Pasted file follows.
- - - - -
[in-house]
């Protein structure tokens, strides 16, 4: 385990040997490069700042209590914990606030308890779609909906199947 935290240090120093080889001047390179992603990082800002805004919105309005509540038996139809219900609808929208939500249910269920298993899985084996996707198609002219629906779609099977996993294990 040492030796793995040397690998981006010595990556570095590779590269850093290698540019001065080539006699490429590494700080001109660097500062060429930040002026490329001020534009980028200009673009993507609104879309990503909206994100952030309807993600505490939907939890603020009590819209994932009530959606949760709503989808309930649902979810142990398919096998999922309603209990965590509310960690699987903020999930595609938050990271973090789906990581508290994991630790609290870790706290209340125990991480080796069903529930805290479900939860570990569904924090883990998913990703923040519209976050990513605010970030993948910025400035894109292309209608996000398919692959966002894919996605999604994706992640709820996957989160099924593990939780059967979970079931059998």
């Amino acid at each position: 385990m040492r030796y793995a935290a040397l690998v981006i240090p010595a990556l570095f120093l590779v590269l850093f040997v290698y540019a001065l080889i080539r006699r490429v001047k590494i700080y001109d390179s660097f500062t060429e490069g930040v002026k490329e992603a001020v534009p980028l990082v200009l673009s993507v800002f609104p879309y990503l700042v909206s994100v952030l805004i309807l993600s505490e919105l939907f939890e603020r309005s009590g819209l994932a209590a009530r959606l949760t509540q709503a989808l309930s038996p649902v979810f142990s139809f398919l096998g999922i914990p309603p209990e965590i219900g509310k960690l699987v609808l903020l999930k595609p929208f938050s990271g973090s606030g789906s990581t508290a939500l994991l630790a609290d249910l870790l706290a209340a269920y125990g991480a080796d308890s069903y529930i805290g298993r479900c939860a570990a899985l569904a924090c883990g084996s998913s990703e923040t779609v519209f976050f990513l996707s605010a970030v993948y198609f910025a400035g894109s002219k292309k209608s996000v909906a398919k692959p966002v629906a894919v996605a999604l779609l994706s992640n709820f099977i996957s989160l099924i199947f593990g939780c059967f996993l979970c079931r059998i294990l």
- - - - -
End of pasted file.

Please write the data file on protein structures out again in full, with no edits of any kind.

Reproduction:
[in-house]
């Protein structure tokens, strides 16, 4: 385990040997490069700042209590914990606030308890779609909906199947 935290240090120093080889001047390179992603990082800002805004919105309005509540038996139809219900609808929208939500249910269920298993899985084996996707198609002219629906779609099977996993294990 040492030796793995040397690998981006010595990556570095590779590269850093290698540019001065080539006699490429590494700080001109660097500062060429930040002026490329001020534009980028200009673009993507609104879309990503909206994100952030309807993600505490939907939890603020009590819209994932009530959606949760709503989808309930649902979810142990398919096998999922309603209990965590509310960690699987903020999930595609938050990271973090789906990581508290994991630790609290870790706290209340125990991480080796069903529930805290479900939860570990569904924090883990998913990703923040519209976050990513605010970030993948910025400035894109292309209608996000398919692959966002894919996605999604994706992640709820996957989160099924593990939780059967979970079931059998």
């Amino acid at each position: 385990m040492r030796y793995a935290a040397l690998v981006i240090p010595a990556l570095f120093l590779v590269l850093f040997v290698y540019a001065l080889i080539r006699r490429v001047k590494i700080y001109d390179s660097f500062t060429e490069g930040v002026k490329e992603a001020v534009p980028l990082v200009l673009s993507v800002f609104p879309y990503l700042v909206s994100v952030l805004i309807l993600s505490e919105l939907f939890e603020r309005s009590g819209l994932a209590a009530r959606l949760t509540q709503a989808l309930s038996p649902v979810f142990s139809f398919l096998g999922i914990p309603p209990e965590i219900g509310k960690l699987v609808l903020l999930k595609p929208f938050s990271g973090s606030g789906s990581t508290a939500l994991l630790a609290d249910l870790l706290a209340a269920y125990g991480a080796d308890s069903y529930i805290g298993r479900c939860a570990a899985l569904a924090c883990g084996s998913s990703e923040t779609v519209f976050f990513l996707s605010a970030v993948y198609f910025a400035g894109s002219k292309k209608s996000v909906a398919k692959p966002v629906a894919v996605a999604l779609l994706s992640n709820f099977i996957s989160l099924i199947f593990g939780c059967f996993l979970c079931r059998i294990l």